China: how will Xi Jinping use his power?

The National Congress of the Chinese Communist Party in Beijing has confirmed that Xi Jinping will continue as General Secretary of the Party for a third term. The new party leadership also consists solely of Xi loyalists. Former head of state Hu Jintao was unexpectedly led out of the hall during the closing ceremony - apparently against his will. Europe's press examines what the new era in Chinese politics means for people in China and abroad.

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Fokus (UA) /

All power resides with the emperor

With Xi's sole rule a dangerous new era is dawning, Fokus fears:

“After the former Chinese leader (2004-2012) Hu Jintao was publicly led out of the hall, an era in which China was ruled by opposing clans came to an end. Now all power is in the hands of the current Emperor Xi and his friends. All those who had any influence even during Xi's rule have been disempowered. ... A new China has appeared on the horizon. And this China does not bode well for the world.”

Libération (FR) /

A critical mass under the surface

Xi Jinping will not necessarily remain as unchallenged as he is now, sinologist Jean-Philippe Béja writes in Libération:

“Although the official media praises the head of government to the skies, there is much dissatisfaction. Not to mention that in the higher echelons of the party many politicians would welcome a return to collective leadership. ... No one inside or outside the CCP is in a position to organise a political force that could pose a threat to the new helmsman - although it cannot be ruled out that potential rivals could try to seize on frustrations in society to challenge him during a third term.”

Aargauer Zeitung (CH) /

A key challenge for the future

Relations with China will become even more fraught, predicts the Aargauer Zeitung:

“A compromise between the West and China will continue to be painstakingly sought in the coming years - indeed, it will have to be. For economically, but also in terms of climate policy, China is too important to be written off completely. However, the balancing act is becoming increasingly delicate: finding a fair balance between naivety and demonisation in dealing with China is likely to be one of the key foreign policy challenges of the coming years.”

La Repubblica (IT) /

With Xi through wind, waves and storms

Security was the key word of Xi's speech, La Repubblica notes:

“Xi Jinping repeated it no less than 83 times. As a justification not only for foreign policy but also for economic and public health policies. China must prepare for 'strong winds, high waves and dangerous storms', he warned (without mentioning the war in Ukraine or the partnership with Putin). He also stressed that it can only survive this 'critical moment' if it remains loyal to its helmsman and the party he holds ever more tightly in his grip. ... The West has been warned. Xi also reiterated his line on Taiwan. Without setting out a roadmap or a timetable, however. Compared to the rather bellicose statements of the past, this indicates a certain restraint.”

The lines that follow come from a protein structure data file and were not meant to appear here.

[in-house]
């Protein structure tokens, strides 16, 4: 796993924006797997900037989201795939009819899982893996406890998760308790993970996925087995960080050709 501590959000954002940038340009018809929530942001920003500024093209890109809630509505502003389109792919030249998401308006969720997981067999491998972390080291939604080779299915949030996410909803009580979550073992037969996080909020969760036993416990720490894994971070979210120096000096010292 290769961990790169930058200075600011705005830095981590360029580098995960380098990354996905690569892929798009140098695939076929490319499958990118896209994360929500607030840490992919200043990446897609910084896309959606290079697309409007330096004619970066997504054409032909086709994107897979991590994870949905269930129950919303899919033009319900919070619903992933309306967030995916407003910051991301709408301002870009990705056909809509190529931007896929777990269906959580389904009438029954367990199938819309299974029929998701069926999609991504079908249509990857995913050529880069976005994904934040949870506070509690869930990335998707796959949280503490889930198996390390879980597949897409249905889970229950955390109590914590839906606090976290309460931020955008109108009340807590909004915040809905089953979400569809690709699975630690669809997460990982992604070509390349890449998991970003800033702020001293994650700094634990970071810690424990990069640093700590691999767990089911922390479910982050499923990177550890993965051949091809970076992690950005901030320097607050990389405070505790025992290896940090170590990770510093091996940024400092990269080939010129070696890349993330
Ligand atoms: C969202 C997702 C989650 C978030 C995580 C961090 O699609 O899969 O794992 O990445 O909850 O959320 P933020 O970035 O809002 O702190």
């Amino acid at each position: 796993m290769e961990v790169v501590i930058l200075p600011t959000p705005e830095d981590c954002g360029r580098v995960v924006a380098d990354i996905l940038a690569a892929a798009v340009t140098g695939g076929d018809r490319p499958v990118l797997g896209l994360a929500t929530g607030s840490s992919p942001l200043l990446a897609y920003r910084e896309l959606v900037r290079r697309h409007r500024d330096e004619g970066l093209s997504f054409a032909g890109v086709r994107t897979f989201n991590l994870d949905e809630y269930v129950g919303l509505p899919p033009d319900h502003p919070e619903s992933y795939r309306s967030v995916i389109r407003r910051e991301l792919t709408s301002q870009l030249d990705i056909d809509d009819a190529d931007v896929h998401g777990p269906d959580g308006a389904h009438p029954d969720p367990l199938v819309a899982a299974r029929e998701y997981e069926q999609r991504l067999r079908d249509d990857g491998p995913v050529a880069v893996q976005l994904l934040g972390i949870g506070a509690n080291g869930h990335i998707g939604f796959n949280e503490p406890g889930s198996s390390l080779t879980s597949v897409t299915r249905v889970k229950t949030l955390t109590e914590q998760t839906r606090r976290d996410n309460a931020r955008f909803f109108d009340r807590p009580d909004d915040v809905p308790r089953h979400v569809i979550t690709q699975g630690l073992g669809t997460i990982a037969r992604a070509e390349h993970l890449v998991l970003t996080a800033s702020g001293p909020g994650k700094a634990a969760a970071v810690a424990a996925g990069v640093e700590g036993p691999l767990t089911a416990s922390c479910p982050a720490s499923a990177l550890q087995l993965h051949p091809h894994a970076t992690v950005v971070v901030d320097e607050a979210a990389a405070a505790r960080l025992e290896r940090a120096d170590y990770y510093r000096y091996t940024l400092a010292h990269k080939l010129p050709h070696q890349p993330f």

Rzeczpospolita (PL) /

Opening-up policy in jeopardy

China is facing a fundamental decision, Rzeczpospolita believes:

“In the context of this 'new cold war' and a 'new era' in domestic politics, will the Middle Kingdom close itself off to the outside world once again, as some in China suggest? Or will it try to continue its policy of opening up? The latter would not be easy, because one of the overarching goals Xi Jinping has set for himself, the party and the state is the unification of all Chinese territories. Vladimir Putin has not quite succeeded in his unification of Greater Russia. How will the Chinese go about achieving an analogous goal? This is the greatest external and internal challenge Xi Jinping will face.”

Le Temps (CH) /

This doesn't bode well for the Chinese

Le Temps warns of the consequences of a policy of isolation:

“For two years Xi Jinping has locked up 1.4 billion Chinese at home in the name of fighting a virus. This confinement has had disastrous economic and social consequences. Above all it has been useful for a government which, after a phase of openness, is once again shutting itself off. This new major mental closure imposed by the dictatorship does not bode well for the Chinese. After all, hasn't history has shown that China prospers when it dismantles its walls and declines when it rejects foreign countries?”

Süddeutsche Zeitung (DE) /

Out of touch with reality

The alleged external threat to China that Xi spoke of misses the point, writes the Süddeutsche Zeitung:

“It is the party itself that is making its own country its enemy by narrowing and controlling it. Already, resentment is growing over the irrationality of the zero-Covid policy; already the private sector's bullying is robbing China of innovations. So Xi Jinping didn't make a great speech - just one that demonstrates his resolve and how out of touch with reality he is. The General Secretary is leading his country into a massive social experiment - and the rest of the world along with it.”

Večernji list (HR) /

Also a message for Washington

Xi is also preparing his country for a confrontation with the US, Večernji list warns:

“In future the world will have to deal with an even more authoritarian and aggressive China. Based on its readiness to resolve the Taiwan issue militarily, as Xi announced yesterday, his China is clearly also preparing for a conflict with the US, one which will not only be about Taiwan but about control over the entire Asia-Pacific region. The future world order depends on the outcome of this conflict. Washington is also using every means possible to block China's rise - so far only politically, diplomatically, economically and technologically, but tomorrow perhaps also militarily.”